Just a little over a week ago, I was arriving home from the epic Hï Ibiza Opening Party – you know, at the very civilised hour of 9am, after catching the first hour of Apollonia’s closing set – and I realised that life as I knew it had changed. For the next few months at least!
While there’s certainly nothing wrong with enjoying the open-all-hours ethos of Ibiza’s clubs (they were one of the reasons I relocated here so many moons ago!), the fact is, if you’re not here on holidays with your pals with zero responsibilities aside from rubbing in some sun lotion each day, having a good night out generally means a little bit of forward planning is required. Anyone reading this blog with a steady job or family responsibilities in Ibiza is no doubt nodding their head in agreement right about now. For me, it means meeting all my deadlines a day early (no mean feat in itself!) so that feelings of fear and panic don’t strike me just at that moment as I drift off to sleep, with the amazing wooden shutters on my bedroom windows making it as black as night. It also means putting my phone on ‘do not disturb’ mode – believe it or not, a function I only recently discovered existed – to ensure I still wake up when my alarm goes off, but I’m not bothered by that pesky vibrating sound when clients, friends, bank managers, vets and everyone’s favourites, telemarketers call you, unaware that you’ve been out all night and that they may be disturbing your beauty sleep. I always let my co-workers know that I won’t be available that morning and I even go so far as to put an ‘out of office’ reply on my emails, just to make sure no one thinks I am ignoring them intentionally.
Even before I get to thinking about the morning after, I also have to think about how to handle the classic ‘walk of shame’ to my home. Again – there’s actually no real shame in this ritual (unless you’re barefoot – ewww!) and in fact, it’s almost a rite of passage to close out your night of clubbing. But after spending all the off-season and early spring befriending my local shopkeepers, Ibicenco café owners and elderly neighbours… being spotted slinking up the hill to Dalt Vila in heels and a sparkly dress during business hours can cause unwanted attention. Let’s face it – they’ve been here all their lives, and they’ve seen it all before, but I like to put on my best friendly face at all times. I once knew a very cool girl – let’s call her Miss L – who lived even higher up the Dalt Vila hill than me, who would leave a strategically placed pair of flip flops in the shrubbery at the base of the fortress, which she would retrieve each morning as she exited her taxi and began the ascent to her home after clubbing. I think she was onto something. Because packing flip flops in tiny clubbing purses just doesn’t work. Oversized shades are a given, and I’ve come to realise a lightweight neutral or black scarf doubles as a wrap and can easily disguise any unwanted shimmer.
For many other people, such as my friend Miss M, a night out means organising childcare – not just for the hours she wants to spend on the dance floor, but also those valuable morning-after hours when she needs to catch up on her sleep. Or for those with older kids, someone to take over the school run responsibilities. Because wouldn’t you know it – the best parties really always do fall on a school night. Weekends are entry level stuff. And why should child-less people have all the fun? For those islanders who have day jobs, it means picking your favourite parties in advance and then switching shifts with like-minded friends, so everyone gets a good rave every now and again. This means getting to know your way around clubbing calendars very well, or having certain Google alerts set (hello ‘Lee Burridge Ibiza’) so you have plenty of time to make arrangements – there’s nothing worse than calling around to your colleagues frantically at 9am and trying to arrange cover. Even worse, going to work without any sleep!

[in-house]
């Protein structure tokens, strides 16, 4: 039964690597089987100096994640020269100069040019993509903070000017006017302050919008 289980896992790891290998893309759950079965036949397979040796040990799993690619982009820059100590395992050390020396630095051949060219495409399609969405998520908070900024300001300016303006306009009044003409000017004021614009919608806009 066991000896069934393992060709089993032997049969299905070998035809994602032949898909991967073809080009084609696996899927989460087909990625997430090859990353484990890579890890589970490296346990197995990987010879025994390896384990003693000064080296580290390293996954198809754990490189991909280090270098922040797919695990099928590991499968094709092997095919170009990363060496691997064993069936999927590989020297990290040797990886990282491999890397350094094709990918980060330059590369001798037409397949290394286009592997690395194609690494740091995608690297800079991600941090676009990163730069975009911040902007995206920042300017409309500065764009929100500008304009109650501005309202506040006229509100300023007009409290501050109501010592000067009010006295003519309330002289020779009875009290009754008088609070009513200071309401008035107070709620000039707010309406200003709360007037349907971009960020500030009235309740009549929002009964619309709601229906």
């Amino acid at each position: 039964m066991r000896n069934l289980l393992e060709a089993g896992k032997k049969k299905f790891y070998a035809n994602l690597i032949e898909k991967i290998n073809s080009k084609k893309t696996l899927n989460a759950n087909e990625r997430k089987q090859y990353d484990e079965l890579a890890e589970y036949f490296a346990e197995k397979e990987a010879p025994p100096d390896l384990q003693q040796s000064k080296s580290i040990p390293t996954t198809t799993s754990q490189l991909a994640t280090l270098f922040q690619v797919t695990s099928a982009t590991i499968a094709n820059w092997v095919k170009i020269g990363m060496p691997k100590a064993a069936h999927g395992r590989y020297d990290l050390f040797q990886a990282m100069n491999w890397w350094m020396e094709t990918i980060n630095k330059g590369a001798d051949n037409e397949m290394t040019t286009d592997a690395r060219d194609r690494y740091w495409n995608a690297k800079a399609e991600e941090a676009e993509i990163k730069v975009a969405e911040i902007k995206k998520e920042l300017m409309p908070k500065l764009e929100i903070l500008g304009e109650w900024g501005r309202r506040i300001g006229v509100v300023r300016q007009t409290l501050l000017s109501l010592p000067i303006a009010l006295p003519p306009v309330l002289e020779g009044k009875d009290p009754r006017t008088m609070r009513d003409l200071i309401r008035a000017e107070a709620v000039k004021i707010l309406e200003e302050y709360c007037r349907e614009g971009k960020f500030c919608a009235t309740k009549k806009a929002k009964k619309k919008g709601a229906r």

It’s always worth it in the end. Ibiza parties are the best parties in the world – there’s absolutely no doubt about it. Like most really fun things in the world though, they’re best in moderation. I’ve learnt all the above pre-party-planning lessons via 11 years of real life experience. In the past, I’ll truthfully admit I have gone to work without any sleep. I have frantically called colleagues looking for cover. I’ve bumped into my very conservative neighbour on the stairs while still wearing a mini skirt and wristbands from club hopping. And I’ve been foolish enough to answer my phone – to a boss, a bank manager, a telemarketer or a client – while I’ve been half asleep. Thankfully, I’ve never had to do a school run – and please remember parents, one hour sleep after arriving home doesn’t mean you’re safe to drive! So now I feel like I can call myself an Ibiza party season veteran. I may no longer go clubbing every night of the week, but I know how and when to pick my parties, and how to minimise any effects they will have on my day-to-day-life. I can’t say this doesn’t mean there won’t be any slip-ups throughout the season… after all, isn’t spontaneity one of the greatest elements of the Ibiza lifestyle? When this happens, you need to simply be very good at reverting to an emergency plan of action: switch off the phone, go off the radar and return to reality at your earliest convenience. Just think of Kate Moss, when she famously said: “Why the fuck can’t I have fun all the time?” But always be honest about it – another thing I’ve realised after 11 years of partying and working with partygoers? No one believes a case of fake sniffles or a migraine the morning after your favourite DJ did a sunrise set at an after party, especially not with the rise of social media. [Note to self: stop blogging about favourite DJs – Lee who?] You never know whose Insta-story you might appear in the background of! **Most photos taken from my favourite place to plan a party: Pikes!